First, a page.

At the top, we all sit panting, willing the clouds to burn off and reveal Carriacou and Petite Martinique, part of Grenada's three-island state. Instead, the swirling mist lingers, occasionally retreating to reveal dense vegetation — the widespread devastation of 2008's Hurricane Ivan now undetectable.

Back at sea level, inland from the wild, white-sand beaches of Levera National Park, we explore the north island's abandoned plantation houses, where the scars of time and hurricanes are clearly visible. Clambering around the skeletal remains of an Edwardian house that could've been lifted from the streets of Boston, I poke my head into what I take for the coal scullery, a shadowy underground recess no more than a few metres square, barely head height. "The slave pen," says Philip. The dogs stay well back.

Along with his wife, Annie, Philip runs Petite Anse, a laid-back beach inn on a rugged clifftop at the wildest northern end of the island. A homespun counterpoint to the polished charms of my previous digs, Calabash, Petite Anse proves delightfully bonkers. Potent cocktails and pots of tea sweltering in knitted cosies set the tone in the terrace restaurant; surf pounding in the bay below, around which simple cottages are secluded among the palms. Annie and Philip are a decidedly glam British couple gone native — I spot a faded photo of the pair resplendent in white linen aboard a yacht that hints at a youth well spent. Annie retains a determinedly Côte d'Azur chic, even riding to work daily, bareback, on a recalcitrant donkey from their tumbledown mountaintop mansion.

This ex-pat couple are a key part of the community; their home, for one, is no lofty retreat but also a home for vagrant boys with whom Annie does charity work. This couple are clearly the people to know in the north. Having been told there was little chance of boating from here across to neighbouring Carriacou, Annie and Philip almost instantly sort it. We leave from nearby Sauteurs, a fishing village whose name recalls the last remaining native Caribs who jumped from a clifftop in 1651, rather than face subjugation by the conquering French. We set out from these shores with a burly, snag-toothed sailor called Dragon, in an ominously small fishing boat, to hoots of laughter from a couple of locals: "You're going across in that?!"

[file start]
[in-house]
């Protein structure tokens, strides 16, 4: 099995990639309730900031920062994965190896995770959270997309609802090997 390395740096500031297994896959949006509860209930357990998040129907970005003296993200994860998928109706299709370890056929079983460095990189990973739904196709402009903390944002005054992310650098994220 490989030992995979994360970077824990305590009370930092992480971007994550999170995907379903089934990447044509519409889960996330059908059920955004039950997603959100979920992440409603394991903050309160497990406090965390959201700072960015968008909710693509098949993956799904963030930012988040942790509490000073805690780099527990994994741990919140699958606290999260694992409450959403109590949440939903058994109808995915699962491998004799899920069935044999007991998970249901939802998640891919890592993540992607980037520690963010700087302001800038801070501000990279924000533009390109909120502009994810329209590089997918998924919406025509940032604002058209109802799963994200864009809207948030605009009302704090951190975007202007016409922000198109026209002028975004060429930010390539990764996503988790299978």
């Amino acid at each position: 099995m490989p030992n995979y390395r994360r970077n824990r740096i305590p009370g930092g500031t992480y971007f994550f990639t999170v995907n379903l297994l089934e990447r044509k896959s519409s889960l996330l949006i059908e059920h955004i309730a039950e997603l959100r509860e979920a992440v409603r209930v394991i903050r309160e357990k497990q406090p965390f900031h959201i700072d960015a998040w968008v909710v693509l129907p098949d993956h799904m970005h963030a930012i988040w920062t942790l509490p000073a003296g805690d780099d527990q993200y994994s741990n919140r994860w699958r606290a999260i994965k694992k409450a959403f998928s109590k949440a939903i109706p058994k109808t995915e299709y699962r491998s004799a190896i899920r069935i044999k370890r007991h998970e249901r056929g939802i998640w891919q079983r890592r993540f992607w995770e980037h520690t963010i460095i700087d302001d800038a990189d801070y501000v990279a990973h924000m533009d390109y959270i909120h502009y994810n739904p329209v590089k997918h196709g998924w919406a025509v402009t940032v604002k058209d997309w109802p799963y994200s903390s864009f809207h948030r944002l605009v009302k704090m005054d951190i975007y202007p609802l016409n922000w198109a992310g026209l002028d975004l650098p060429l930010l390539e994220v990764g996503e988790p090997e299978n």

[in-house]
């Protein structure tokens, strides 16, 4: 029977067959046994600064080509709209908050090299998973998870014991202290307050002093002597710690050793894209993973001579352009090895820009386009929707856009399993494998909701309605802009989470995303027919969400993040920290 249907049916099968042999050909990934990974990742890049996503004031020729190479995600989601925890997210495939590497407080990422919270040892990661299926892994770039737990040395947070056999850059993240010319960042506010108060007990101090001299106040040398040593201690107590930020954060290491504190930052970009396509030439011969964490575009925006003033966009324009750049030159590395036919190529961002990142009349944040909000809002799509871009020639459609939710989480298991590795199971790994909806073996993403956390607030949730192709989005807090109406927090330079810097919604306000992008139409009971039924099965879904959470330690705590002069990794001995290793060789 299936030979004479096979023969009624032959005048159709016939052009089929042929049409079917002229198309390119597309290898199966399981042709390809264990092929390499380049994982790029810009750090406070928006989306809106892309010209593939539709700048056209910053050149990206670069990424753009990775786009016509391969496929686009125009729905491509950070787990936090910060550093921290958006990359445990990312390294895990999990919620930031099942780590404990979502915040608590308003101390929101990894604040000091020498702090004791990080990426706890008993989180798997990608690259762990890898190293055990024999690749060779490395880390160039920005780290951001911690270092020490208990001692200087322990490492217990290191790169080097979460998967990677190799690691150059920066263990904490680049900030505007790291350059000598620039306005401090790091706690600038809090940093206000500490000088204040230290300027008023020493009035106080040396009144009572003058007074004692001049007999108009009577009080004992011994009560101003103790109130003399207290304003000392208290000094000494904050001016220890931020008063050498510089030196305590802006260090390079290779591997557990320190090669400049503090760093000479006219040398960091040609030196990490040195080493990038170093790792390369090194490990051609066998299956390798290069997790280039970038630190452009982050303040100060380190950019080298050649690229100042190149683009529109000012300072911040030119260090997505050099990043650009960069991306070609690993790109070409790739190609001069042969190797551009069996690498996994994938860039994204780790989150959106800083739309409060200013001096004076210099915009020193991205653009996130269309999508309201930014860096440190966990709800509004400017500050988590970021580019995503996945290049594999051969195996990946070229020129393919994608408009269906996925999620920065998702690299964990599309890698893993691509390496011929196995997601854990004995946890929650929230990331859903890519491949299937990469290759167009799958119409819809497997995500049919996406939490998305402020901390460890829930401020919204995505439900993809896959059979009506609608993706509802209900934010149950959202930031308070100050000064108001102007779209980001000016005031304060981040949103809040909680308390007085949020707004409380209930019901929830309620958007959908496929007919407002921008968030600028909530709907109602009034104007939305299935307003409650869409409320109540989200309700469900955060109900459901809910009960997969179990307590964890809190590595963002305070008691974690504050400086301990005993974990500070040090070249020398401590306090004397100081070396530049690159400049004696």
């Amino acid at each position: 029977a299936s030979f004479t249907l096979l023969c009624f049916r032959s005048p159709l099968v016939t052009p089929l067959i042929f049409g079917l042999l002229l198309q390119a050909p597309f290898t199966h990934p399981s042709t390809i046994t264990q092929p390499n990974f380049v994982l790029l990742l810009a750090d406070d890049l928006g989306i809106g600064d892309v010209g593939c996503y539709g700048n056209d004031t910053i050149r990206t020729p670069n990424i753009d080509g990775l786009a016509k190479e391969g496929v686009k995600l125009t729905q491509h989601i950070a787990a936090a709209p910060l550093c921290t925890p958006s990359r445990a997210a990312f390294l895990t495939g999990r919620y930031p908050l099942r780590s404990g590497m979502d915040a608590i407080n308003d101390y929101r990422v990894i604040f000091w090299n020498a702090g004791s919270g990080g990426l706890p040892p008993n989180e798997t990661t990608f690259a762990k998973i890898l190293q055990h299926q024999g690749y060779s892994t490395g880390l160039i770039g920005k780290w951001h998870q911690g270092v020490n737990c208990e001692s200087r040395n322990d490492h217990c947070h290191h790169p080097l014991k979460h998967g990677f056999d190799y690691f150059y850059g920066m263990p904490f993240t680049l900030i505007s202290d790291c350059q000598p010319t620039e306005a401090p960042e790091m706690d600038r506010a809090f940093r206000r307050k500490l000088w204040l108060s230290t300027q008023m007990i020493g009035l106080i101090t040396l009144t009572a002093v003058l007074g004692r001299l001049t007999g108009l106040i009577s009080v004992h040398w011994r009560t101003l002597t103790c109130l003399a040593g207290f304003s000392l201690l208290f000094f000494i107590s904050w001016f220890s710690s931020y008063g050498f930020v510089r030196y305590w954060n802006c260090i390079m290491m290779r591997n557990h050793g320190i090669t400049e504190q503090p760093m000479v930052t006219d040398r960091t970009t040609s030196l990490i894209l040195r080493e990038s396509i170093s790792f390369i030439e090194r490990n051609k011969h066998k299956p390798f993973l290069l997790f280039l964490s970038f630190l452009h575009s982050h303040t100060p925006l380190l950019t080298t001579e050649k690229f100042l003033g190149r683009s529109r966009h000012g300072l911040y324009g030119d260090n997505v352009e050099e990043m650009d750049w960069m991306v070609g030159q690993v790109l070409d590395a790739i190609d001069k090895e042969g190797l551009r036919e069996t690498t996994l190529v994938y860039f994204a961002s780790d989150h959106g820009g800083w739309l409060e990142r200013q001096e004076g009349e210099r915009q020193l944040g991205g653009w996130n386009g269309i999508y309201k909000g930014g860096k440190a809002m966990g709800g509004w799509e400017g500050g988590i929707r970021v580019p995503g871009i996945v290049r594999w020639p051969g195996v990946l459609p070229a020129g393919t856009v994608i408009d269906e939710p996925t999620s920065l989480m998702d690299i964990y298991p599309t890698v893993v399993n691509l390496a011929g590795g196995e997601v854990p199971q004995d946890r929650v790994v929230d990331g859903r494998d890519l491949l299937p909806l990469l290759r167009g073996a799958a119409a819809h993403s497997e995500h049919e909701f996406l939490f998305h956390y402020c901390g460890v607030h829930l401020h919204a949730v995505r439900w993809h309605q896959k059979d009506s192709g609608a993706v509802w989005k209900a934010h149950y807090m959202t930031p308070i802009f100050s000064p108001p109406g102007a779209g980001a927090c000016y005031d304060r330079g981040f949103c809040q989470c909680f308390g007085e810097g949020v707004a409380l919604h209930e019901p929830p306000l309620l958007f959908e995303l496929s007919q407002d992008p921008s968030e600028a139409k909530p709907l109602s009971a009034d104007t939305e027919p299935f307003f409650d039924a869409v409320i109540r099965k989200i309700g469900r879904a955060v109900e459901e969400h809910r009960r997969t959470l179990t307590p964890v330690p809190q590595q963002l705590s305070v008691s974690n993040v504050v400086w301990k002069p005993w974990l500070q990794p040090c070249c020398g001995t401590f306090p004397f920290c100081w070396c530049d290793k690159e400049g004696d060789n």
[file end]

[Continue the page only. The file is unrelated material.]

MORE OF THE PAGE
The 15-mile journey is made on millpond waters, past a string of teeny desert islands where barely a palm can be counted, to dock, an hour later, at Carriacou's tiny wooden jetty. Sandy roads through pristine coastal forest lead to Bayaleau Point Cottages — four in all; brightly painted and hammock-strung. If Grenada is laid back, Carriacou is comatose; a Caribbean of yesteryear that's delightfully off the map — although that's likely to change soon after the big international airport opens in 2016 on nearby St Vincent.

I bid Grenada farewell in view of a very different tropical outpost: Calivigny Island, a private resort where Oscar de la Renta furnishings outnumber guests (there's room for just 50) and the vibe is vigorously VIP. It feels like no Grenada I know, and I'm content to merely watch it twinkle across the water from the house of Ann Greaves, one of Grenada's growing number of homestay hosts. This former British resident retired to her motherland but not content to fly and flop, she leads numerous initiatives addressing the island's distinctly patchy social provision. It's certainly no holiday, her causes often rubbing the island's establishment up the wrong way but Ann remains steadfast. "I may not be popular," she smiles. "But I am determined." It's a Grenadian thing.


Getting there
British Airways and Virgin Atlantic fly to Grenada from Gatwick via St Lucia, with a flight time of around 10 hours. Local airline Liat connects Grenada to other Caribbean islands like Barbados, where there are frequent UK flights.

Getting around
Buses run from Monday-Saturday, 7am-7pm. Taxis are plentiful at hotels and in big towns. Hiring a car makes sense, even if just for a day or two to explore remote villages and beaches. A temporary Grenadian driving licence is mandatory, usually arranged by hire companies (EC$90/£22). Consider buying a waiver policy before you travel, through outfits such as

When to go
Temperatures hover around the steamy 20Cs year-round; it's most humid and rainy June-November with hurricane season September-October. January-April are the driest, most expensive months to travel.

Need to know
Visas: British passport holders don't need a visa to visit Grenada.
Currency: Eastern Caribbean dollar (EC$). £1 = EC$4. US dollars are accepted; change given in EC$.
Health: Mosquitos can be pesky, with sporadic cases of chikungunya fever reported. Pack a good bug spray.
International dial code: 00 1 473.
Time: GMT -5.

Places mentioned
Telfor Bidou, private guide. T: 00 1 473 442 6200
Gouyave Nutmeg Processing Station. Central Depradine St, Gouyave, St John. T: 00 1 473 444 8337.
Hash House Harriers.

Where to stay:
In the south: Calabash, a sleek waterfront resort with old school Caribbean charm and a Gary Rhodes restaurant. Doubles from $475 (£309), including breakfast.
In the north: Petite Anse, a family-run hotel with beachside cottages. Doubles from $190 (£124), B&B.
Across the island: Homestays Grenada organises rooms in local houses, including with Anne and Dennis Greaves in Egmont Place where a double room costs from £66 per night, including breakfast and dinner for two.

More info

How to do it
Seven nights' B&B at Calabash plus British Airways return flights from Gatwick,from £1,335 per person.
Seven nights, B&B at Petite Anse from £1,075 per person, including return flights with Virgin Atlantic from Gatwick.

Published in the Jan/Feb 2016 issue of National Geographic Traveller (UK)